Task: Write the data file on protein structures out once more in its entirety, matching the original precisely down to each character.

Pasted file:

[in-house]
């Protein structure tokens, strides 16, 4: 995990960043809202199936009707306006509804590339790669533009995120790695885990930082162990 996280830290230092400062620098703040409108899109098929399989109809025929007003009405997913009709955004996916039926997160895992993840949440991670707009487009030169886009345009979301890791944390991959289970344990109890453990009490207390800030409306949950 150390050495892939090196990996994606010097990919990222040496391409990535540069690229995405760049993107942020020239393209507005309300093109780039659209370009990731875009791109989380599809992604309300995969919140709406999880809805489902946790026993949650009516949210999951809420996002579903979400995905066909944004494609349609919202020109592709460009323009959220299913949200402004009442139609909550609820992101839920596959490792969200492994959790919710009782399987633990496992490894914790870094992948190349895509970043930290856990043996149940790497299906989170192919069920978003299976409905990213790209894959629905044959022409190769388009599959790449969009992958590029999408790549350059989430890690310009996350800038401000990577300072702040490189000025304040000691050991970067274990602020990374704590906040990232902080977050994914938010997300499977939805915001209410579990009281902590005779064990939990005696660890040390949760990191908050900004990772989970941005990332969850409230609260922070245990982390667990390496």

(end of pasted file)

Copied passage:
[in-house]
């Protein structure tokens, strides 16, 4: 995990960043809202199936009707306006509804590339790669533009995120790695885990930082162990 996280830290230092400062620098703040409108899109098929399989109809025929007003009405997913009709955004996916039926997160895992993840949440991670707009487009030169886009345009979301890791944390991959289970344990109890453990009490207390800030409306949950 150390050495892939090196990996994606010097990919990222040496391409990535540069690229995405760049993107942020020239393209507005309300093109780039659209370009990731875009791109989380599809992604309300995969919140709406999880809805489902946790026993949650009516949210999951809420996002579903979400995905066909944004494609349609919202020109592709460009323009959220299913949200402004009442139609909550609820992101839920596959490792969200492994959790919710009782399987633990496992490894914790870094992948190349895509970043930290856990043996149940790497299906989170192919069920978003299976409905990213790209894959629905044959022409190769388009599959790449969009992958590029999408790549350059989430890690310009996350800038401000990577300072702040490189000025304040000691050991970067274990602020990374704590906040990232902080977050994914938010997300499977939805915001209410579990009281902590005779064990939990005696660890040390949760990191908050900004990772989970941005990332969850409230609260922070245990982390667990390496």